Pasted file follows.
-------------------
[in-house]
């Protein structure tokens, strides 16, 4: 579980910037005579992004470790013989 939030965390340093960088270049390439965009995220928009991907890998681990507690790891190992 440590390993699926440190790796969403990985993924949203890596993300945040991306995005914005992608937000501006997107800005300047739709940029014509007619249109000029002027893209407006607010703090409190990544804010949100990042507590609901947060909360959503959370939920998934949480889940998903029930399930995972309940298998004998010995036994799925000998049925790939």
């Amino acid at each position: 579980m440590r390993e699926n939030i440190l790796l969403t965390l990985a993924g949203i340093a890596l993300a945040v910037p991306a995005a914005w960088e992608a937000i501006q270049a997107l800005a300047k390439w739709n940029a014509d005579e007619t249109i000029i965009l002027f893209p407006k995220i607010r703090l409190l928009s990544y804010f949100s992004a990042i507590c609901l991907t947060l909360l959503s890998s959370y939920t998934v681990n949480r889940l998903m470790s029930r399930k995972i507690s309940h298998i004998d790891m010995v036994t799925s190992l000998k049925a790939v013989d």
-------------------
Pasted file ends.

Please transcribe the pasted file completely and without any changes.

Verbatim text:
[in-house]
């Protein structure tokens, strides 16, 4: 579980910037005579992004470790013989 939030965390340093960088270049390439965009995220928009991907890998681990507690790891190992 440590390993699926440190790796969403990985993924949203890596993300945040991306995005914005992608937000501006997107800005300047739709940029014509007619249109000029002027893209407006607010703090409190990544804010949100990042507590609901947060909360959503959370939920998934949480889940998903029930399930995972309940298998004998010995036994799925000998049925790939």
């Amino acid at each position: 579980m440590r390993e699926n939030i440190l790796l969403t965390l990985a993924g949203i340093a890596l993300a945040v910037p991306a995005a914005w960088e992608a937000i501006q270049a997107l800005a300047k390439w739709n940029a014509d005579e007619t249109i000029i965009l002027f893209p407006k995220i607010r703090l409190l928009s990544y804010f949100s992004a990042i507590c609901l991907t947060l909360l959503s890998s959370y939920t998934v681990n949480r889940l998903m470790s029930r399930k995972i507690s309940h298998i004998d790891m010995v036994t799925s190992l000998k049925a790939v013989d």